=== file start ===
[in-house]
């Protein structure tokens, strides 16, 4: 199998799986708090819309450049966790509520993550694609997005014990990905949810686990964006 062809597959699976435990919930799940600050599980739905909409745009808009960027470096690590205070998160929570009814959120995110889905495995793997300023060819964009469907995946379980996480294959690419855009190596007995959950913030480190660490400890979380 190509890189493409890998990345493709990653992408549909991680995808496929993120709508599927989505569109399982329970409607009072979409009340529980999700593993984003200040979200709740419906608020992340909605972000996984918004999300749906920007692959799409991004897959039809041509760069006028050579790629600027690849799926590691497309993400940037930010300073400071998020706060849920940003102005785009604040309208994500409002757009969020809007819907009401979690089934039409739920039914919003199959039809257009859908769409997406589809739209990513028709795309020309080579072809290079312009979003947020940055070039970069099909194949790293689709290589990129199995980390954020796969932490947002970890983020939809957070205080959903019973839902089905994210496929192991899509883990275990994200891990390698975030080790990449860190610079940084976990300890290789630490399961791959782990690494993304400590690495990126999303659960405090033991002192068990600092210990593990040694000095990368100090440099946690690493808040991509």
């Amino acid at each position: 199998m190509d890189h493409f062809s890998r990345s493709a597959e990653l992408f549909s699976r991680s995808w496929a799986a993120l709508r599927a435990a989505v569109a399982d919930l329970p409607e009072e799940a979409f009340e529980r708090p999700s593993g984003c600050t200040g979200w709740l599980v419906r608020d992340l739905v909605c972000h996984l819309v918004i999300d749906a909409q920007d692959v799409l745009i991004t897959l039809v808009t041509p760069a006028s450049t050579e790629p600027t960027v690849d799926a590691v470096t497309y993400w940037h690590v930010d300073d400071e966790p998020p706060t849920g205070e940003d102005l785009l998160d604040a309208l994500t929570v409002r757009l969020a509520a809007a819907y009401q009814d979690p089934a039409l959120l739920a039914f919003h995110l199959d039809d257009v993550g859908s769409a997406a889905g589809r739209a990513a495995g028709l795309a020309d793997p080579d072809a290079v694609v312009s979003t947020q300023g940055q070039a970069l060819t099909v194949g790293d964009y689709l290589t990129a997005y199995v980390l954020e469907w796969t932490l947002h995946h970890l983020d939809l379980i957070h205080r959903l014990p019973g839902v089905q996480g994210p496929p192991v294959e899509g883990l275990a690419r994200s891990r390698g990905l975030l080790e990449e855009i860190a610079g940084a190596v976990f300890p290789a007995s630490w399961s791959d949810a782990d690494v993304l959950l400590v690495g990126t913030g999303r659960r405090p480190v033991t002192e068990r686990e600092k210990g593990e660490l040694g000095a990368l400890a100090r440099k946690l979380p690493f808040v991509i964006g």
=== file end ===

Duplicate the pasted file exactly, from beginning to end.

[in-house]
């Protein structure tokens, strides 16, 4: 199998799986708090819309450049966790509520993550694609997005014990990905949810686990964006 062809597959699976435990919930799940600050599980739905909409745009808009960027470096690590205070998160929570009814959120995110889905495995793997300023060819964009469907995946379980996480294959690419855009190596007995959950913030480190660490400890979380 190509890189493409890998990345493709990653992408549909991680995808496929993120709508599927989505569109399982329970409607009072979409009340529980999700593993984003200040979200709740419906608020992340909605972000996984918004999300749906920007692959799409991004897959039809041509760069006028050579790629600027690849799926590691497309993400940037930010300073400071998020706060849920940003102005785009604040309208994500409002757009969020809007819907009401979690089934039409739920039914919003199959039809257009859908769409997406589809739209990513028709795309020309080579072809290079312009979003947020940055070039970069099909194949790293689709290589990129199995980390954020796969932490947002970890983020939809957070205080959903019973839902089905994210496929192991899509883990275990994200891990390698975030080790990449860190610079940084976990300890290789630490399961791959782990690494993304400590690495990126999303659960405090033991002192068990600092210990593990040694000095990368100090440099946690690493808040991509």
């Amino acid at each position: 199998m190509d890189h493409f062809s890998r990345s493709a597959e990653l992408f549909s699976r991680s995808w496929a799986a993120l709508r599927a435990a989505v569109a399982d919930l329970p409607e009072e799940a979409f009340e529980r708090p999700s593993g984003c600050t200040g979200w709740l599980v419906r608020d992340l739905v909605c972000h996984l819309v918004i999300d749906a909409q920007d692959v799409l745009i991004t897959l039809v808009t041509p760069a006028s450049t050579e790629p600027t960027v690849d799926a590691v470096t497309y993400w940037h690590v930010d300073d400071e966790p998020p706060t849920g205070e940003d102005l785009l998160d604040a309208l994500t929570v409002r757009l969020a509520a809007a819907y009401q009814d979690p089934a039409l959120l739920a039914f919003h995110l199959d039809d257009v993550g859908s769409a997406a889905g589809r739209a990513a495995g028709l795309a020309d793997p080579d072809a290079v694609v312009s979003t947020q300023g940055q070039a970069l060819t099909v194949g790293d964009y689709l290589t990129a997005y199995v980390l954020e469907w796969t932490l947002h995946h970890l983020d939809l379980i957070h205080r959903l014990p019973g839902v089905q996480g994210p496929p192991v294959e899509g883990l275990a690419r994200s891990r390698g990905l975030l080790e990449e855009i860190a610079g940084a190596v976990f300890p290789a007995s630490w399961s791959d949810a782990d690494v993304l959950l400590v690495g990126t913030g999303r659960r405090p480190v033991t002192e068990r686990e600092k210990g593990e660490l040694g000095a990368l400890a100090r440099k946690l979380p690493f808040v991509i964006g």